For the past several weeks, the Golden Eagles have been thinking as a class about the natural world of birds--drawing birds on our walks, discussing where birds live and come from, and pondering the importance of eggs and their nests. The particular bird behavior that we have explored this week has been nesting. Ms. Sonia and I are curious to see what aspect(s) of nesting appeal to the students, and how this could lead to a new avenue of investigation for the class.
On December 2nd, Zoe, Riley, Camerina, and Sonya joined our atelierista Ms. Gina out in the Garden to gather leaves and twigs. When the girls came back into the classroom, Ms. Gina encouraged them to build ‘nests’ with these materials. They took to this project with apparent zeal. Eventually, Riley asked for feathers to add, Zoe suggested sand, and Camerina requested “mud” (Ms. Gina brought out brown clay for lack of true ‘mud’). The ensuing project saw the students filling paper plates and wicker baskets with their choice of a range of materials.
The following day, our other atelierista Ms. Debbie repeated this nest experiment as a communal project. Ethan, Riley, Rayden, Camerina, Louis, and Ananya came together to invent and reinvent a “nest” structure made of twigs and bricks, and adorned with leaves, feathers, yarn, clay, and glitter.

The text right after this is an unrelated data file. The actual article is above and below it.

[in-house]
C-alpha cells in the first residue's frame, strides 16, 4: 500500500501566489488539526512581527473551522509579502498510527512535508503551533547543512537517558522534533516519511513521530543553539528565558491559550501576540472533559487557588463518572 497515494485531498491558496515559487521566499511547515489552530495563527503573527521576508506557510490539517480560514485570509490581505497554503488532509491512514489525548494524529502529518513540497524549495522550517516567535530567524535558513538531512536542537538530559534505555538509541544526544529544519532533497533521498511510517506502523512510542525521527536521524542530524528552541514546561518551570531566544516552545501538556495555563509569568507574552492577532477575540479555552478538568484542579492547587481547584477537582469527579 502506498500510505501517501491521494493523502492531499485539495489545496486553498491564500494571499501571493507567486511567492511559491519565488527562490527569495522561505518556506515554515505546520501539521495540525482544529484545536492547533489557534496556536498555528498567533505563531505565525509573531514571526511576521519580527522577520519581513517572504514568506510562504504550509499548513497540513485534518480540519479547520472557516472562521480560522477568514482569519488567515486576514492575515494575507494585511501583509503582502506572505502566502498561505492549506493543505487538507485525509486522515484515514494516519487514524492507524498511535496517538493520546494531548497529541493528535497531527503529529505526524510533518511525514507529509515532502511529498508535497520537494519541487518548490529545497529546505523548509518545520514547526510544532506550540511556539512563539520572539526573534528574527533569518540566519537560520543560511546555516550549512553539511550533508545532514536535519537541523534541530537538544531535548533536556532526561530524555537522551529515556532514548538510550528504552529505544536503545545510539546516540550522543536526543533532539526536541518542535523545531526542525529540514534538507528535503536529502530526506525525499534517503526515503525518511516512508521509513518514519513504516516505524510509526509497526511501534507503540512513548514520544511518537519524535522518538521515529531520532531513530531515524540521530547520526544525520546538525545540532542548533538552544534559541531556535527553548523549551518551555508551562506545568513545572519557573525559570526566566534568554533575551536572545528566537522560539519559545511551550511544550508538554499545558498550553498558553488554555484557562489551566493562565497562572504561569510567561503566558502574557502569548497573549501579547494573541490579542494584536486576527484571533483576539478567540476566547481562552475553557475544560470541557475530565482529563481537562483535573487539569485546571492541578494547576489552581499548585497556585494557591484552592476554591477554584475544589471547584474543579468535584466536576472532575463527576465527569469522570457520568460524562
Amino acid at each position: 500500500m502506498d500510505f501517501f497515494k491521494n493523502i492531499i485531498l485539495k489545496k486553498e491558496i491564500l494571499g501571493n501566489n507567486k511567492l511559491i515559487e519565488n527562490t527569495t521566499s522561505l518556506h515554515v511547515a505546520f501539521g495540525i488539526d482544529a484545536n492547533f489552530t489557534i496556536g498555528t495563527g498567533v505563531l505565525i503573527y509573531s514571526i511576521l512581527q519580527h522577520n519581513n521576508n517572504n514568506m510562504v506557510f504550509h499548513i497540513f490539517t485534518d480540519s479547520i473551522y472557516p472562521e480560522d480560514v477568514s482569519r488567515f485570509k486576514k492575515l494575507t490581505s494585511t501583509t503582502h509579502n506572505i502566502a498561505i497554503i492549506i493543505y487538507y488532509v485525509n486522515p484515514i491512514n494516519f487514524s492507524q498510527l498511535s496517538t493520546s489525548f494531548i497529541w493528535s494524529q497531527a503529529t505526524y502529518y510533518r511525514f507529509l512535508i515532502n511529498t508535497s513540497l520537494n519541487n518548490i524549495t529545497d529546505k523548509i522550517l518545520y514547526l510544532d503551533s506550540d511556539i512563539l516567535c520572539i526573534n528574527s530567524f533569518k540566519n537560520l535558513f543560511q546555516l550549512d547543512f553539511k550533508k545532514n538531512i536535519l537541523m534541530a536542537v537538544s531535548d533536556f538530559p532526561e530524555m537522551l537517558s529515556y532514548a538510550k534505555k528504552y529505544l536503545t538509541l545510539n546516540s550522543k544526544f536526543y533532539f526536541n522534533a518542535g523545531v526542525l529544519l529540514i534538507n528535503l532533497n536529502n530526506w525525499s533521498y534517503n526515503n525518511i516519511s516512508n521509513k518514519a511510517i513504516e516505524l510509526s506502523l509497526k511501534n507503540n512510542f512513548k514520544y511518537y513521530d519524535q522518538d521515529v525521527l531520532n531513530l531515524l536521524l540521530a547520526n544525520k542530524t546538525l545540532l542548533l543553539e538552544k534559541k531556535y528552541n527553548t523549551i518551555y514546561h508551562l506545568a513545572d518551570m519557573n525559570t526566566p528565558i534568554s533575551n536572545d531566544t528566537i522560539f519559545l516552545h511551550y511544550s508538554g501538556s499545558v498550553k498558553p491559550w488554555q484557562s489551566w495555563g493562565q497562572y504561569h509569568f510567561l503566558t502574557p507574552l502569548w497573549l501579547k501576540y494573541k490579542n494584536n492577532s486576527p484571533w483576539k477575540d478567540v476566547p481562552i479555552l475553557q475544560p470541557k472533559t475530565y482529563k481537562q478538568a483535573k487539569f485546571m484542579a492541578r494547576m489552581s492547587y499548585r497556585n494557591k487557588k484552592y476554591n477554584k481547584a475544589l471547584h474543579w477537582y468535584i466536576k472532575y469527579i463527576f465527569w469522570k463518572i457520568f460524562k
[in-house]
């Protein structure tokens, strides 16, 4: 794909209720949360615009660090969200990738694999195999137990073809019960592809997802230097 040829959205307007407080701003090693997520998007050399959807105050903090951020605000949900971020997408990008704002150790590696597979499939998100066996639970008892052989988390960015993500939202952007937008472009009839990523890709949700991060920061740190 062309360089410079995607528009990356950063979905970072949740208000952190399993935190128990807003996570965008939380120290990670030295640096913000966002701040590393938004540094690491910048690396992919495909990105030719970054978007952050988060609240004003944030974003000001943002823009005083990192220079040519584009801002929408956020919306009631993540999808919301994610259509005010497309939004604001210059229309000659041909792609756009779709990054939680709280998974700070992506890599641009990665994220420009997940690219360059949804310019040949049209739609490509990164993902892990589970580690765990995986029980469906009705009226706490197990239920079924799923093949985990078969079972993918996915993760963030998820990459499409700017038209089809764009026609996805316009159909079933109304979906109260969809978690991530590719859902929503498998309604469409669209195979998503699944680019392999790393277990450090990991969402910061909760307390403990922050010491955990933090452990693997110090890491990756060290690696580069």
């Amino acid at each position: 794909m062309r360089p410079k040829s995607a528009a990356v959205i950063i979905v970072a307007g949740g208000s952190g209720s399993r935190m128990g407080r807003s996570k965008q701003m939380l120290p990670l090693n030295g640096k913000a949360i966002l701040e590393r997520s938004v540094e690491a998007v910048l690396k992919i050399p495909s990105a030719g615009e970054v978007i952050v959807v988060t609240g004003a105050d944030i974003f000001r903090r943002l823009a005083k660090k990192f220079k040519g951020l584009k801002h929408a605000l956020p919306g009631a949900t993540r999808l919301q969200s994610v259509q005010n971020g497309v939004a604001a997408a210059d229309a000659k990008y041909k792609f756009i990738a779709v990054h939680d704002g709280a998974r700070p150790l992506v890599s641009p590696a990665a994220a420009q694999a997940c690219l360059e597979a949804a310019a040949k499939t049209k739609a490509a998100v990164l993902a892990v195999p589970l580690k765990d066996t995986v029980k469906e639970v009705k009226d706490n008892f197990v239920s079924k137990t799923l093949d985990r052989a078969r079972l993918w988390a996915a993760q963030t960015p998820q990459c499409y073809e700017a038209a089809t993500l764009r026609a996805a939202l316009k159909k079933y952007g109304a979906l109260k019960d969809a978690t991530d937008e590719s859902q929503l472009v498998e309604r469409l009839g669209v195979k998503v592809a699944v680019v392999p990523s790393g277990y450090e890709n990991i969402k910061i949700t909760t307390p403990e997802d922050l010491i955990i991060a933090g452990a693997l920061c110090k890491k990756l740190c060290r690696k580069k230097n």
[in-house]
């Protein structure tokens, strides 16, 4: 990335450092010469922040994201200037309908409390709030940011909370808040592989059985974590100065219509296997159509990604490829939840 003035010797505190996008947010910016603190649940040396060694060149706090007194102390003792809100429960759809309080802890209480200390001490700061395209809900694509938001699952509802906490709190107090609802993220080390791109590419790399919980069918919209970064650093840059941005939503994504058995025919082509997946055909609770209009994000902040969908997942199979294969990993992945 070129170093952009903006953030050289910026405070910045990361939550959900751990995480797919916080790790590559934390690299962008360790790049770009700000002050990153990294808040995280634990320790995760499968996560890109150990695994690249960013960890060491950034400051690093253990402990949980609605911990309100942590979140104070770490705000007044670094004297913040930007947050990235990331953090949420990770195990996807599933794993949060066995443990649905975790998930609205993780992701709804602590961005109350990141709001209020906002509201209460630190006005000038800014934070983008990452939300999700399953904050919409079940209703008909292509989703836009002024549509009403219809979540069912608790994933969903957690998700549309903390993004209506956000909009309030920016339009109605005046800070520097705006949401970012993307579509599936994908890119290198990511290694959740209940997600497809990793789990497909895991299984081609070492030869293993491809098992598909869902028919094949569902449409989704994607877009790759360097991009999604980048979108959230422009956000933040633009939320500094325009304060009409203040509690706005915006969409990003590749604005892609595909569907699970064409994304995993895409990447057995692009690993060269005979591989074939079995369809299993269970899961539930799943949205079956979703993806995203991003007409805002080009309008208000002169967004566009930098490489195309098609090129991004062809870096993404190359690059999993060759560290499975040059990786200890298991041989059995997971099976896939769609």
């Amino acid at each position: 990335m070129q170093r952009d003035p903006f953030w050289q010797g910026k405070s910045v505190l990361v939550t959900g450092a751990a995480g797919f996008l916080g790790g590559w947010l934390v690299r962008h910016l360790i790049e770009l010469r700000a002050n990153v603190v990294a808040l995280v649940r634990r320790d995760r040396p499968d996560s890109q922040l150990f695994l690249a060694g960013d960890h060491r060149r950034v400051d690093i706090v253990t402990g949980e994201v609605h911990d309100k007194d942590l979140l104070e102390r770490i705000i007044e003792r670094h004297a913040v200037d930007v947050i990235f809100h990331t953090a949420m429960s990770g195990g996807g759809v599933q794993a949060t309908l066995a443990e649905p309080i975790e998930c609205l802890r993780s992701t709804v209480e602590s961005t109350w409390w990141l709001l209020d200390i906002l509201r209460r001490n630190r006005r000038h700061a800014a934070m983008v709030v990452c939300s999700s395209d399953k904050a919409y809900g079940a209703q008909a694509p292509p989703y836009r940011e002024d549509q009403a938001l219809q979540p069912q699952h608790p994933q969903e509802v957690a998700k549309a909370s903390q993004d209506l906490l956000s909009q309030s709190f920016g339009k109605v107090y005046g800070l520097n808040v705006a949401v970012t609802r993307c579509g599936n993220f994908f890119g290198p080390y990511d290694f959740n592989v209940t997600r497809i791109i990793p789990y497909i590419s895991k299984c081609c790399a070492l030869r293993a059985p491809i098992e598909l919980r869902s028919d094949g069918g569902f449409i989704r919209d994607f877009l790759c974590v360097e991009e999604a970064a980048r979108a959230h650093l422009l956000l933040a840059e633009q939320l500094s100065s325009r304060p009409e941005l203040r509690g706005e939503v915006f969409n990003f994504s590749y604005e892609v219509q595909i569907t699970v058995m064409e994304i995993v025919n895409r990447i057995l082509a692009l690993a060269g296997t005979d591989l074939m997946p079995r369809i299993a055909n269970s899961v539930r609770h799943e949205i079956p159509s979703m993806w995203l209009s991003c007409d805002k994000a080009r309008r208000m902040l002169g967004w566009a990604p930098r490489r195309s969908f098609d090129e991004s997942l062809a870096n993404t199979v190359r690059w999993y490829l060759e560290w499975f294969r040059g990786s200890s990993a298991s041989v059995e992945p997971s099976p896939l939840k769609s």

On the third day of this project, Ms. Gina added hard-boiled quail and chicken eggs to the mix of previously used materials. These were invariably shattered and smashed, leading to a very different sensory play experience.
The ways that the Golden Eagles approached the materials in this 3-day project indicated a process-(rather than product-)oriented experience; the emphasis seemed to be less on comparing "my nest" to "your nest", and more about an open-ended exploration of the twigs and leaves, and on how they behaved, looked, and felt together.
Exploring natural materials is always an illuminating and enriching experience for students and teachers alike. This week’s nesting work indicates that this path will be a rich one for the Golden Eagles’ class work. Perhaps we will also begin to see a bit of the class’s proclivity towards dramatic play and storytelling seep into this work as well.
Until next time,